Now a judge has effectively re-written Mr Hodge's will to save Joan from poverty after he left his £1.5 million ($2.1m) fortune to two tenants who had worked on the Parsonage Farm and Caravan Park that he owned.
In a letter attached to his will, Mr Hodge was adamant that he did not want Joan or her four children to inherit any of his fortune.
Describing Joan as 'financially comfortable', he said she had 'her own finances' and would have no need of his money.
But Judge, Milwyn Jarman, said that was a 'mistake' and Mrs Thompson had in fact been left with only modest savings of about £2,500 ($3,500), according to MailOnline.
Reluctantly living on benefits in a nursing home, she wanted to return to the family estate where she had friends on the caravan park in Amroth, Pembrokeshire.
Now, in an extremely rare decision, Judge Jarman has ruled that Mr Hodge failed to match up to his responsibilities to his long-term partner.
And he effectively re-wrote the wealthy businessman's will by awarding Mrs Thompson a cottage on the estate worth £225,000 ($319,000).
She will also receive almost £190,000 ($269,000) in cash to pay for a refurbishment and to provide her with reasonable financial support.
Mr Hodge, who suffered from prostate cancer, made more than 10 wills before his death, the High Court in Cardiff heard.
In hospital shortly before he died, he told Mrs Thompson 'not to worry as she would be well looked after', said the judge.
But, in the last will he signed in December 2016, Mr Hodge left everything he had to tenants, Karla Evans and Agon Berisha, who worked on the caravan park.
The parents of two young children rented a house from Mr Hodge, doing unpaid errands for him and helping him with his shopping.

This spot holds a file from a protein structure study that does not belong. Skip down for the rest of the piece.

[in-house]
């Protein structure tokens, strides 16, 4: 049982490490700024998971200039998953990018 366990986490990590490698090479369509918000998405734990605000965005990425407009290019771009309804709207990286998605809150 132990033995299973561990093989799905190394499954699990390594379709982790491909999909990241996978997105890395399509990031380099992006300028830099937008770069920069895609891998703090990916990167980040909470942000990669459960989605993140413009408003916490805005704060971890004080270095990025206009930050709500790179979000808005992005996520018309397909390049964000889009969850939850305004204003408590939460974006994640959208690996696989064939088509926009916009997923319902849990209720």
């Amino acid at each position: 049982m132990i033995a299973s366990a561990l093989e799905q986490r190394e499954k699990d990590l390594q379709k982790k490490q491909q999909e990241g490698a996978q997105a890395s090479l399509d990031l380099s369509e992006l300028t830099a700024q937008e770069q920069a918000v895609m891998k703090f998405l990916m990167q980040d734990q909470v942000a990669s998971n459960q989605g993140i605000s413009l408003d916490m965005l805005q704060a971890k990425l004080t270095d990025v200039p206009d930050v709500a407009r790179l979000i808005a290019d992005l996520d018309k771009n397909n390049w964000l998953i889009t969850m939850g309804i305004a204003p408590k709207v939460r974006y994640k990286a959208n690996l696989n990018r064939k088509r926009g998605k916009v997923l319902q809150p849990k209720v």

When asked, Karla said she didn't want to be a millionaire and would be happy with an annual holiday and enough money to bring up her kids.
Judge Jarman said that, even after his ruling, the couple would receive 'by far the major part' of Mr Hodge's seven-figure estate.
But the landowner's belief that Mrs Thompson would need no financial support after his death was simply a 'mistake', he said.
She and her son moved into a caravan in the 70s and into the farmhouse with Mr Hodge soon afterwards.
Joan worked on the farm and on the caravan site without pay and helped care for Mr Hodge's mother, said the judge.
They were together for over 40 years and, after Mr Hodge's health began to fail, she acted as his main carer.
Since her husband's death, her only income had been benefits of little more than £1,000 per month.
Mrs Thompson, who gave evidence from a wheelchair, said she was determined to leave the nursing home and return to the family estate.
Granting her wish, Judge Jarman said that, by disinheriting her, Mr Hodge had failed to meet the 'obligations and responsibilities' he owed her.
He ordered that a property called Elidyr Cottage should be transferred to her, where she can be looked after by her son, Dean, and his wife.
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